And it just all sounds like noise at this point I feel like, and I think that as a culture, as a society, we need new words. We need new rhetoric, we need new ways of having conversations about these situations. I don't know the answers. I have my opinions, but at the end of the day, our opinions don't necessarily equate into a whole lot. And so what I clinging to and what I pray for the church in this moment is that we would be people who have the courage to trust fully in Jesus, to trust Jesus over material things, to trust Jesus over our bias, to trust Jesus over our worldview and to trust Jesus fully. That learning to live as people of the kingdom of God is what will serve as an example for our society to lead out of these types of situations. And there is hope in that even when it doesn't feel like it necessarily, it doesn't feel like there's things are going to change or that change is even possible. There is hope in Jesus. And so that is what we clinging to today.


So with that, and also as I was sitting there this morning thinking the last thing I want to do is preacher sermon I thought, but yet this sermon is the focus of this sermon today is so in tune with I think where we are and I think maybe it'll make more sense as we get into it here in a moment. If you have your Bibles and want to follow along in a few minutes, we're going to read from Romans eight, verse 22. But we have been working as a community through this book called Being with God. We were able to get a couple more copies if you did not receive a copy, we have one for you today for you to take home. We have worked through after today, we will have worked through the first eight chapters of the book, and so we're about halfway through, but it's still not too late.


If you want to get a book today and join in, you can catch up pretty quickly. The chapters are short and easy, which is my favorite kind of book. It's frustrating to me when I start reading a book and I feel like I've been reading forever and I'm only halfway through the chapter, so I appreciate short chapters and this is a great book that's very practical in nature on a very complex subject talking about contemplation and prayer. So don't leave without a copy if you haven't received one yet. And the purpose of this series that we're doing, the purpose of this book that we have been reading is all about walking with Jesus. That's that's the goal of following Jesus. It's a journey with Jesus. It's walking with Jesus, it's living our lives in step with Jesus, having an apprenticeship of love with Jesus. And as I was reading through what I use for my morning, quiet times, it's just a collection of scripture that revolves around the calendar of the church calendar.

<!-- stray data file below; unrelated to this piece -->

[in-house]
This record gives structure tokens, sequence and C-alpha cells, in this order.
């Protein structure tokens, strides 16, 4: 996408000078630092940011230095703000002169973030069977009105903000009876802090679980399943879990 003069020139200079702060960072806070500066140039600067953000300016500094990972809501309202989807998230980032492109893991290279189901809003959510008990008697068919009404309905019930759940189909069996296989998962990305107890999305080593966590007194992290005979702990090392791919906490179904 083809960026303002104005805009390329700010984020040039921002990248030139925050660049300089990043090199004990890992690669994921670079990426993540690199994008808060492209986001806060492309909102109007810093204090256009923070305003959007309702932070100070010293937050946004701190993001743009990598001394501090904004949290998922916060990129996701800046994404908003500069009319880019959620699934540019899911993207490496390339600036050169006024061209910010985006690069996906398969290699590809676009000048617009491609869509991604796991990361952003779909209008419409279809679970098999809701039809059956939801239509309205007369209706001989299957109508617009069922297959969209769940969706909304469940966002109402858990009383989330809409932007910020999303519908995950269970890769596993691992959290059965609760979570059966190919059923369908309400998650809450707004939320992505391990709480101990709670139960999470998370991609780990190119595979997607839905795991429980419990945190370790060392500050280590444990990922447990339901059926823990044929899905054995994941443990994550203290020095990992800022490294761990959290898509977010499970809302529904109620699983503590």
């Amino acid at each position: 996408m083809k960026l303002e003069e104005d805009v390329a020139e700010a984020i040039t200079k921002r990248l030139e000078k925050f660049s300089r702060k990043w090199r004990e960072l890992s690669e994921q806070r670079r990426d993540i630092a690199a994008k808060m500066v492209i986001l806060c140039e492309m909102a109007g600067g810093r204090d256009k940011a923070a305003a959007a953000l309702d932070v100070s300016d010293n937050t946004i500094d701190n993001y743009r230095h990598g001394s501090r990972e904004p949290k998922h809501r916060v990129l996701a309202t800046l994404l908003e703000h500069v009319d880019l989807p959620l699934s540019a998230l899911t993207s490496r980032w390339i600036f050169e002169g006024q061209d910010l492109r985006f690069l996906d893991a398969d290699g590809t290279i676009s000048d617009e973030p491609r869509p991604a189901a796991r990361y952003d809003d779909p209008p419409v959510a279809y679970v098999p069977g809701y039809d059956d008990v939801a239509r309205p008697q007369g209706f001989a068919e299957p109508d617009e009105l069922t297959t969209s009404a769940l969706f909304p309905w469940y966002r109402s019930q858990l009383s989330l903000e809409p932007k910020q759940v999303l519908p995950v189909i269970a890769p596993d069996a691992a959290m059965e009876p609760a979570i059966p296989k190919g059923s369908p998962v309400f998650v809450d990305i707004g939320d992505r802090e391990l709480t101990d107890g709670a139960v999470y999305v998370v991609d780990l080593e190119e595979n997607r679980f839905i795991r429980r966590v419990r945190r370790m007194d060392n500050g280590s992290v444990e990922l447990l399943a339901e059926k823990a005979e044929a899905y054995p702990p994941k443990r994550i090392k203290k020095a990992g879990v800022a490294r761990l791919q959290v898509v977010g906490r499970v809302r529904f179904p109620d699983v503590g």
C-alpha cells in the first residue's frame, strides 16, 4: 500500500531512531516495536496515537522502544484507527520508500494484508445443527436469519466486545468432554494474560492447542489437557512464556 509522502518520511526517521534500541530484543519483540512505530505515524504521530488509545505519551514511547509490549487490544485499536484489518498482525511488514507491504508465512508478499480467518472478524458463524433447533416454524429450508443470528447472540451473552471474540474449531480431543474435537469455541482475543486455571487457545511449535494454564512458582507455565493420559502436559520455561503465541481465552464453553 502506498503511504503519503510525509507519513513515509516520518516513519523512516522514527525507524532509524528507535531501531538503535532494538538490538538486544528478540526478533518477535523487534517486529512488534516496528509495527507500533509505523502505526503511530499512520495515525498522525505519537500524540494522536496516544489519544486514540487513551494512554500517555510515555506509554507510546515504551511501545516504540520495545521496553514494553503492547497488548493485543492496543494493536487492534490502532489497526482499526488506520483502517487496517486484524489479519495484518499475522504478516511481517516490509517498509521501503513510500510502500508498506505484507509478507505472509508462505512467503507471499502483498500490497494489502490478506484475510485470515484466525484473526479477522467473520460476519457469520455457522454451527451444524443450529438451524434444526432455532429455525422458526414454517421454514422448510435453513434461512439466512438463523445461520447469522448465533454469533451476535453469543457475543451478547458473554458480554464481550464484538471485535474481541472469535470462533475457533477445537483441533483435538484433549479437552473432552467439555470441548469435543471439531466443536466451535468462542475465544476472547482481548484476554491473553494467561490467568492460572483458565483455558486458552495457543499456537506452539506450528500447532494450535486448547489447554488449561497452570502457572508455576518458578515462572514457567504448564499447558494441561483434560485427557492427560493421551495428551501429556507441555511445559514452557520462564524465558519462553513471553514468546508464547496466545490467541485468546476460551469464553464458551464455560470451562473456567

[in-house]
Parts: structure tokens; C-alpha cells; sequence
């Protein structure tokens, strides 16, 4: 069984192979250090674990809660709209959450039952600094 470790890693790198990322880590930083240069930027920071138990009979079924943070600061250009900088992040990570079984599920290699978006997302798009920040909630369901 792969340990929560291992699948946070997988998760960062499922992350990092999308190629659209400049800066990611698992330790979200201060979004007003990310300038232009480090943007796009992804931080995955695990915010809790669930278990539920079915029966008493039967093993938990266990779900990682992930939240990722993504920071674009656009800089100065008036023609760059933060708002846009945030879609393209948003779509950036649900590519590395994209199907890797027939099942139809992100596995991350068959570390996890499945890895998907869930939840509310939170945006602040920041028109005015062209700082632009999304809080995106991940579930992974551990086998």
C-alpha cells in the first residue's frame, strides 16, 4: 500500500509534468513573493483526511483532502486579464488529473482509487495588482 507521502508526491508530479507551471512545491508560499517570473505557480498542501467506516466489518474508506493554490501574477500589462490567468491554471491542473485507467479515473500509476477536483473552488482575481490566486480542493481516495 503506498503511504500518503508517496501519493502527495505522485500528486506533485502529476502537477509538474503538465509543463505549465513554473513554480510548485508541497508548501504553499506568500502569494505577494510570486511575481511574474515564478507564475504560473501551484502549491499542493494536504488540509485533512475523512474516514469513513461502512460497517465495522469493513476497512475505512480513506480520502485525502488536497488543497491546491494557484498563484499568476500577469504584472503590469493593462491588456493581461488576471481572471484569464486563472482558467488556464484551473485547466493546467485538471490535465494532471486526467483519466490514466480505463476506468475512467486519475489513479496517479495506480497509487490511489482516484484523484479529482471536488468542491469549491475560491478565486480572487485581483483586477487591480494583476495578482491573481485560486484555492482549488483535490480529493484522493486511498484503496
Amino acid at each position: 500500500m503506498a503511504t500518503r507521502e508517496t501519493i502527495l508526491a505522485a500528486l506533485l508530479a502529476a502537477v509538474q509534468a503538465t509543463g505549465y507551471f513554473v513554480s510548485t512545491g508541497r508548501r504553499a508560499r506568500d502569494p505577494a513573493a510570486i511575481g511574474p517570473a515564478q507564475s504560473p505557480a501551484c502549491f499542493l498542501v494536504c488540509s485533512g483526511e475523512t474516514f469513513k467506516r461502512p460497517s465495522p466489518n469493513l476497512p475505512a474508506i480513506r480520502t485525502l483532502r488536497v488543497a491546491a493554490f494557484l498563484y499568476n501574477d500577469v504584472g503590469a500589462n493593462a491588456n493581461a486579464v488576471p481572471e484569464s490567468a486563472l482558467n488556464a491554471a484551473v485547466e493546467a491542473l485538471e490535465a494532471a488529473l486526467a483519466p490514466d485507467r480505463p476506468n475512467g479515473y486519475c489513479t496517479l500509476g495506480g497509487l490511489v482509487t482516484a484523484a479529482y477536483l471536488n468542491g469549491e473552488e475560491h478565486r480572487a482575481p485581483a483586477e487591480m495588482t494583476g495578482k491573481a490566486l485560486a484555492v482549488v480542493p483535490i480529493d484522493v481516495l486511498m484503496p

But I was amazed this week alone at how many references I read that dealt with the invitation to follow Jesus, to walk with Jesus. Scripture is littered with these passages that invite us into a journey with Jesus that is a step by step journey. And the purpose of these journeys is threefold. The purpose of walking with Jesus is first of all, to be formed with or to be with Jesus. Jesus is through the presence of the Holy Spirit with us all and we can learn to be with Jesus, to spend time with him, to just simply be with Jesus. The second part is to be formed like Jesus, to be molded and shaped into the image that we bear the image of Jesus, that when people see us, they see the presence of Jesus. The term Christian actually means at its root, little Jesus that you would be little Jesus that you would be like Jesus.


And then the practical explanation of it to do what Jesus did, right to do the things that Jesus did. That is what the purpose of being with Jesus is and to achieve this, the form that we use, the mechanism that we use is prayer. That's what shapes and forms and molds us. Now also what shapes and forms and molds us is gathering together as community is singing songs and reading scripture and learning about scripture and all of those things. But ultimately the thing that brings all of that together and forms it all together in one vessel, the vessel of your life, the mechanism for that is prayer. I think that the achievement of spiritual maturity, whatever that means is when we learn to talk less and listen more, I feel like the more we are dependent upon God to speak to us and the less we talk, the less we have opinions, the less we share our opinions and we just learned to sit and be with God. That is when we are beginning to reach spiritual maturity.


Several years ago we were living in a new place and Kelly and I made fast friends with another couple and they had some friends that they believed that we would be friends with, and so they invited all of us out for a day of shopping. Now, a day of shopping is for me saying, you're going to pull out my fingernails. I do not like shopping. Shopping is a utility experience for me. I know what I want before I go. I find what I want when I get to the store, I purchase it and I go about the rest of my day, right to go and to look at everything and to touch everything and to think about buying things and this and that and the other. That is not my idea of fun. I would rather stay home with the kids and let everybody else go and enjoy that.